EML Blog

Defining the Scope of Biodiversity Literature by Alicia Esquivel

 

One of the first steps of performing a collection analysis is to define the scope of the collection. While I am focused on analyzing the corpus of BHL for my project, this collection only represents a subset of all biodiversity literature. After defining the scope of biodiversity literature, we can start to understand the coverage of the BHL collection and identify its gaps to target future digitization.

The term “biodiversity” is a contraction of “biological diversity,” first used in 1986 during the planning meeting for National Forum on BioDiversity.Read more about Defining the Scope of Biodiversity Literature by Alicia Esquivel

Introducing the NDSR at BHL Cohort and Blog!

 

This year, five NDSR residents will help us plan the next generation of BHL. You can stay up-to-date with their progress and findings on the new NDSR at BHL blog!

As part of "Foundations to Actions: Extending Innovations in Digital Libraries in Partnership with NDSR Learners," the BHL NDSR residents, stationed at geographically-dispersed BHL partner institutions, will work on interrelated projects… Read more about Introducing the NDSR at BHL Cohort and Blog!

Transcription Tools: a survey by Katie Mika, NDSR Resident

Field notebooks and diaries have historically been retained by natural history institutions as reference files for museum specimen and associated collecting events. More recently, however, researchers have begun to uncover vast historical data sets as part of their scholarship in scientific taxonomy, species distribution and occurrences, climate change studies, and history of science. Field notebooks contain significant information related to scientific discovery and are rich sources for data that describes biodiversity across space and time. They enhance our understanding of field… Read more about Transcription Tools: a survey by Katie Mika, NDSR Resident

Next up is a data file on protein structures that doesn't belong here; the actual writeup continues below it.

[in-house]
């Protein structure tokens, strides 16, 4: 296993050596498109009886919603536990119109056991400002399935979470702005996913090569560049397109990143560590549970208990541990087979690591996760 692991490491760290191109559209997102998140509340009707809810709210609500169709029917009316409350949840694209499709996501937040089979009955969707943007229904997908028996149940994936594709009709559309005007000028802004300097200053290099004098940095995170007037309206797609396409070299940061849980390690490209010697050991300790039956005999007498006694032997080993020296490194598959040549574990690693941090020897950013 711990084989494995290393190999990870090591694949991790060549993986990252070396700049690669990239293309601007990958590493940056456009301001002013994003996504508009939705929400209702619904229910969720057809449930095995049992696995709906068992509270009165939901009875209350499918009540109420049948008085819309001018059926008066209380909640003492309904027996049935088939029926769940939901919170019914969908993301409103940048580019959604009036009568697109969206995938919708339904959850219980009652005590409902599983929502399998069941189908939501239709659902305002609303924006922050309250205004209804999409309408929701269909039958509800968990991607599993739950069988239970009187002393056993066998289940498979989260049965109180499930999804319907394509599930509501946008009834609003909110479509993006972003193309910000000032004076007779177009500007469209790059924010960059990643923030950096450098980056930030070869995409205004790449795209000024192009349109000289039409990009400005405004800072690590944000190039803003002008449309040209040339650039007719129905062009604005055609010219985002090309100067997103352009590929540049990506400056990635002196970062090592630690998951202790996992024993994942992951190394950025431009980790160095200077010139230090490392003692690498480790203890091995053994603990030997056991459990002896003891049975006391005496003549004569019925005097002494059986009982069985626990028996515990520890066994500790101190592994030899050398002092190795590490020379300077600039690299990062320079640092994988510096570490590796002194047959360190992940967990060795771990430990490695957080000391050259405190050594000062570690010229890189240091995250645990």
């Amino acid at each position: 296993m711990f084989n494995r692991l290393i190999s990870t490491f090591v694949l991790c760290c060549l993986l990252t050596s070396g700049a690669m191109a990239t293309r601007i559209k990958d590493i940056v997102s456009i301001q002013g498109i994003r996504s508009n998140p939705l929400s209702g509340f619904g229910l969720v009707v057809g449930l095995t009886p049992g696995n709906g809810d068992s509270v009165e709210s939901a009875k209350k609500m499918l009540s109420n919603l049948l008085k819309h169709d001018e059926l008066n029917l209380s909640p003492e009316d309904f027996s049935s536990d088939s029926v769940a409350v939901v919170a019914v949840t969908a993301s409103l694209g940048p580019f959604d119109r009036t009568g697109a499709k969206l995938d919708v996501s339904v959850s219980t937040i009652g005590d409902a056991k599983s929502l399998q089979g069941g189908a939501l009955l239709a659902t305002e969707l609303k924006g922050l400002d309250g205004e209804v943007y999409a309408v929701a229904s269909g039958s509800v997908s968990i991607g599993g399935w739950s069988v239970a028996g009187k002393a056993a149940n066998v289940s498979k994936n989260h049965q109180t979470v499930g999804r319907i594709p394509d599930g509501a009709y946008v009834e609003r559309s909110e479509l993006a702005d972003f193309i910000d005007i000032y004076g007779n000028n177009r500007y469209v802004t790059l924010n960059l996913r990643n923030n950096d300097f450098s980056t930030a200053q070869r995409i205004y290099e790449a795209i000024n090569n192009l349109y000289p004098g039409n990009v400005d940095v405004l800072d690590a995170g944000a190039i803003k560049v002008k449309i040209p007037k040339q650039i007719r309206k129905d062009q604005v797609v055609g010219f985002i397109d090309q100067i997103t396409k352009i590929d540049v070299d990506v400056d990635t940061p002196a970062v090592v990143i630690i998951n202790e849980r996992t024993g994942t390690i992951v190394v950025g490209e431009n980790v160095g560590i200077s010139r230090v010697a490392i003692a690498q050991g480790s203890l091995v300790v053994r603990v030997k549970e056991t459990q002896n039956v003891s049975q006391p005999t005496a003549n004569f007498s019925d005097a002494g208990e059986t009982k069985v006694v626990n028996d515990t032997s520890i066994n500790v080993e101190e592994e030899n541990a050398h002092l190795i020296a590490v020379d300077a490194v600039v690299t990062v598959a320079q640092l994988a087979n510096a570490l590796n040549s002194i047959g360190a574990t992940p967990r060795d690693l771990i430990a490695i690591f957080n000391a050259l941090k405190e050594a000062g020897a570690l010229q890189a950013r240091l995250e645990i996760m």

'What’s in a Name?' Launched at Harvard Museum of Natural History

 

Why are names important in science? What is the difference between scientific names (also known as Latin names or taxonomic names) and common names? Why do some species have multiple names? The grant project team for What’s in a Name, supported by the Institute of Museum and Library Services (IMLS), set out to find answers and develop exhibits and other ways for anyone to explore this phenomenon. With millions of different species to identify and understand, the process of naming… Read more about 'What’s in a Name?' Launched at Harvard Museum of Natural History

Hello from the NDSR Residents!

Over the next 11 months we will be collaborating as National Digital Stewardship Residents on several projects to develop recommendations and best practices for enhancing tools, curation, and content stewardship for the Biodiversity Heritage Library. As recent graduates of Master’s programs in Library and Information Science, we are excited to contribute to the field of digital stewardship through our work on the Biodiversity Heritage Library and develop leadership skills through the Residency model.
 
Read more about Hello from the NDSR Residents!

Notes from William Brewster: "The Development of an Ornithologist"

This post is part of a series on the collection of ornithologist William Brewster (1851-1919) at the Ernst Mayr Library, written by Elizabeth Meyer, library project assistant.

In 1890, Wiliam Brewster (age 39) wrote a letter of encouragement to a younger ornithologist, Frank Michler Chapman. Both ornithologists suffered from chronic pain, and Brewster suspected that Chapman was afraid of losing enthusiasm for his work. Brewster’s gesture opened up a closer personal friendship with Chapman, who was then 26 and working at the American Museum of Natural History in New… Read more about Notes from William Brewster: "The Development of an Ornithologist"